Published on October 7th, 2016 | by admin
ABS data shows Australians need a new plan
The latest Australian Bureau of Statistics figures reveal rapid increase in Australian data usage – rising over 50% in the last year
Sydney, Australia 7th October 2016 – WhistleOut, Australia’s telecommunications comparison site, has analysed the latest internet usage data from the Australian Bureau of Statistics (ABS) and found Australians’ data consumption is beginning to mushroom.
Released on 5th October 2016, the ABS’s Internet Activity Survey (IAS) June 2016 shows significant increases in Australia’s data consumption, through both fixed broadband and mobile handsets. Key findings from the data include:
- From June 2015 to June 2016, the number of broadband subscribers rose 4.2%, from 12.67million to 13.21million
- Comparing the April-June 2015 period to the April-June 2016 period, the volume of data downloaded by fixed line broadband increased by 51.8%, from 1,349,975TB to 2,049,553TB.
- From June 2015 to June 2016, the volume of data downloaded via mobile handsets per subscriber per month increased 58%, from 1.14GB to 1.8GB
Joseph Hanlon, Publisher and telecommunications expert at WhistleOut, comments on what the rapidly increasing trend in data downloads means for Australian consumers:
“According to the latest ABS figures, while the number of broadband subscribers has slightly increased, the amount of data we’ve downloaded has skyrocketed. The average subscriber now downloads 53GB of data per month on fixed broadband. That’s a 45% increase on last year’s figure of 36.5GB per month, which itself was a 35% increase on the previous year of 27GB per month.
“We see the same trend with data use on mobile phones. Two years ago the average amount of data someone downloaded by mobile phone was 0.63GB per month. That jumped 81% to 1.14GB last year, and has increased another 58% this year to 1.8GB of data.
“The ABS figures take into account every phone subscription, regardless of what type of phone a person has. When you consider smartphones are where mobile data is being used, and smartphone penetration in Australia is at 90%, that means the average amount of data now being downloaded by smartphone users is actually closer to 2GB per month.
“And of course, being average figures, we know there are many people using far more than these average amounts each month. The ABS figures really help shine a light on just how important data access is to our lifestyles.”
There have been some key events that have prompted us to demand more data, such as the introduction of streaming music, streaming video and the widespread growth of online gaming:
“What stands out to me is that, a few years ago, people might never have expected these data increases but the way we interact with the internet has radically changed our lifestyles and demand for data in a very short period of time. We’re now using eight times as much data as we were five years ago, and although we can’t exactly predict the future, it’s clear that our data demands will continue to rocket upwards as more data-intensive applications and services become available and mainstream.”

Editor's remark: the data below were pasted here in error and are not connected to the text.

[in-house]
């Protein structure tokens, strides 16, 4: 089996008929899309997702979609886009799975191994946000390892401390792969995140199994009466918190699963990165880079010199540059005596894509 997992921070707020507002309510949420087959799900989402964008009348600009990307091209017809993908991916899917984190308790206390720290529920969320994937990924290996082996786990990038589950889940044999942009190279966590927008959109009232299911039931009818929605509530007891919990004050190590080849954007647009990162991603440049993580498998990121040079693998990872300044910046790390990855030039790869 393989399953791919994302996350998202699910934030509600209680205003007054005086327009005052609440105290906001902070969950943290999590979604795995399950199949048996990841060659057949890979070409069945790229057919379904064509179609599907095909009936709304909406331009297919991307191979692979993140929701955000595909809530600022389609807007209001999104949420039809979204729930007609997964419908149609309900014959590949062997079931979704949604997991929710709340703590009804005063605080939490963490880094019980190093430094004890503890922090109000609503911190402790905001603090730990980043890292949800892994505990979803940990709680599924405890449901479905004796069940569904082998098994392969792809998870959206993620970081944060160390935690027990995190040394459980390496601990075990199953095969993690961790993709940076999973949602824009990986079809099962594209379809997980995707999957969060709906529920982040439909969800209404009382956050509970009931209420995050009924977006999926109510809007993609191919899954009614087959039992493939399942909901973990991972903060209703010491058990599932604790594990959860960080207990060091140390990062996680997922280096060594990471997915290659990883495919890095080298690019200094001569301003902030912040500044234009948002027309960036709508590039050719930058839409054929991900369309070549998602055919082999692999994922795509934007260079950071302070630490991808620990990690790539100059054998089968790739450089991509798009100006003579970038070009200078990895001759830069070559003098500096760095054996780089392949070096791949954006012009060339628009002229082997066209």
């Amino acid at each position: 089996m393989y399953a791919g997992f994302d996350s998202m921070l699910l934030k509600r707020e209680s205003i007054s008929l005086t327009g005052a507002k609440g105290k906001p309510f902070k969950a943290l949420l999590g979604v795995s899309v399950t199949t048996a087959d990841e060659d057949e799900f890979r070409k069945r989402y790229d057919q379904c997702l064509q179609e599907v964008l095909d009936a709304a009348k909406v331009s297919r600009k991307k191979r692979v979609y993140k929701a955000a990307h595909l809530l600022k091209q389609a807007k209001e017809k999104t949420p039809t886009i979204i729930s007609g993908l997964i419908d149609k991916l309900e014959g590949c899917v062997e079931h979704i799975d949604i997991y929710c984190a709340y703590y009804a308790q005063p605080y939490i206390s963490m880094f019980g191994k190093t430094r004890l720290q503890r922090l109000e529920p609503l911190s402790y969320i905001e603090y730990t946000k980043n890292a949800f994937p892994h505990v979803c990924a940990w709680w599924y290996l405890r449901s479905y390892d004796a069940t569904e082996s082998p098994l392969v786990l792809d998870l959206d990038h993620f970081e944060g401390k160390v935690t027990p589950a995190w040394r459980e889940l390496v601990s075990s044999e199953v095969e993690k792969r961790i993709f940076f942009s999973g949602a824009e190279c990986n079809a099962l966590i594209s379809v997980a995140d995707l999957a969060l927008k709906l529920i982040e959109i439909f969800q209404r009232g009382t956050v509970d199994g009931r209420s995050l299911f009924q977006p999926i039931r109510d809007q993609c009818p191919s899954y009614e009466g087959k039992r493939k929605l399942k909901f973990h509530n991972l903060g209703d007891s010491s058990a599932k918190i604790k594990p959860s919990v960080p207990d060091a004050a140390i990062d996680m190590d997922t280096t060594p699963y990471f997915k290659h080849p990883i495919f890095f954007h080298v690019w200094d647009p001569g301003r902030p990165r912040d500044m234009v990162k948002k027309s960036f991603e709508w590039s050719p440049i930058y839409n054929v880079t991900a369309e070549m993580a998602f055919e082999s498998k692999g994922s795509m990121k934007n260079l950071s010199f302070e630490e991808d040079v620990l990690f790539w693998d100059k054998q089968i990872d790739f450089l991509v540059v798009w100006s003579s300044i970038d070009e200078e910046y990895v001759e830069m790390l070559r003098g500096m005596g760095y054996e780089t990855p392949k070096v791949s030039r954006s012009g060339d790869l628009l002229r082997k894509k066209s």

“For consumers the ABS research results should highlight the importance of getting the right data plan that will service their current and future needs. Internet access is the only utility that you have to plan for. Water, electricity and gas don’t run out; you simply turn them on and pay for what you use. But with the internet you have to plan ahead to secure access to enough data to suit the needs of you and your family.
“Anyone who commutes to work knows that 2GB of mobile data doesn’t get you very far. It might allow you to stream three hours of Game of Thrones, but then you have to start paying for more data. For many people that means they’ll be out of data before they’ve finished their first Wednesday commute home. You can imagine how frustrating, and expensive, that could become for people locked into 24-month contracts.
“When it comes to broadband in the home, usage is going through the roof driven by demand from all the family for high bandwidth services like gaming and Netflix. In our view, the best option is for consumers to take up an NBN plan. We can’t predict what popular applications and services are going to come next, maybe they’ll be holographic or virtual reality, but you can bet they’ll probably require lots more data and faster speeds. With an NBN plan users should get a better, more reliable service, with faster speeds and at a similar price to their current plan.
“As data usage continues to shoot upwards across all channels, knowing what different plans can get you will make sure you can make the right purchasing decision.”